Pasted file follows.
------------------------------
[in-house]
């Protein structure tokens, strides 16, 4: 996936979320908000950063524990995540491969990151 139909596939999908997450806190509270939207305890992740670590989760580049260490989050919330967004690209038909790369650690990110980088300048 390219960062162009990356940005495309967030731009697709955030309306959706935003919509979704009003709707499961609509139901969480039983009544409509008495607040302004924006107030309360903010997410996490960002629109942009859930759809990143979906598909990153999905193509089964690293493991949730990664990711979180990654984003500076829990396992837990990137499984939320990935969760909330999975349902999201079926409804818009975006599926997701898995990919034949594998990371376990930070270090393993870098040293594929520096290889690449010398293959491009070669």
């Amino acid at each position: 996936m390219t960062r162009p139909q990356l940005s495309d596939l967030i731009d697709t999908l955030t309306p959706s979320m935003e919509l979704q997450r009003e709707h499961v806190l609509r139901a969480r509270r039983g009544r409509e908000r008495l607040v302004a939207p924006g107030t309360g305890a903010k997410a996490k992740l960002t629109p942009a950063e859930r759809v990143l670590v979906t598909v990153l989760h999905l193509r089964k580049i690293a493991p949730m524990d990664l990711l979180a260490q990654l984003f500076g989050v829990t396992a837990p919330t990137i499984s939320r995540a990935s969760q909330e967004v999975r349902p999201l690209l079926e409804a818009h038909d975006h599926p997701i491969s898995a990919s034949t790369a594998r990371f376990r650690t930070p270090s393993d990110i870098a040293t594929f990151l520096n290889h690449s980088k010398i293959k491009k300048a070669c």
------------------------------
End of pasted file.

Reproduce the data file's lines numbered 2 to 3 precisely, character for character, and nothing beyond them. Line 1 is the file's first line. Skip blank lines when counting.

């Protein structure tokens, strides 16, 4: 996936979320908000950063524990995540491969990151 139909596939999908997450806190509270939207305890992740670590989760580049260490989050919330967004690209038909790369650690990110980088300048 390219960062162009990356940005495309967030731009697709955030309306959706935003919509979704009003709707499961609509139901969480039983009544409509008495607040302004924006107030309360903010997410996490960002629109942009859930759809990143979906598909990153999905193509089964690293493991949730990664990711979180990654984003500076829990396992837990990137499984939320990935969760909330999975349902999201079926409804818009975006599926997701898995990919034949594998990371376990930070270090393993870098040293594929520096290889690449010398293959491009070669």
């Amino acid at each position: 996936m390219t960062r162009p139909q990356l940005s495309d596939l967030i731009d697709t999908l955030t309306p959706s979320m935003e919509l979704q997450r009003e709707h499961v806190l609509r139901a969480r509270r039983g009544r409509e908000r008495l607040v302004a939207p924006g107030t309360g305890a903010k997410a996490k992740l960002t629109p942009a950063e859930r759809v990143l670590v979906t598909v990153l989760h999905l193509r089964k580049i690293a493991p949730m524990d990664l990711l979180a260490q990654l984003f500076g989050v829990t396992a837990p919330t990137i499984s939320r995540a990935s969760q909330e967004v999975r349902p999201l690209l079926e409804a818009h038909d975006h599926p997701i491969s898995a990919s034949t790369a594998r990371f376990r650690t930070p270090s393993d990110i870098a040293t594929f990151l520096n290889h690449s980088k010398i293959k491009k300048a070669c």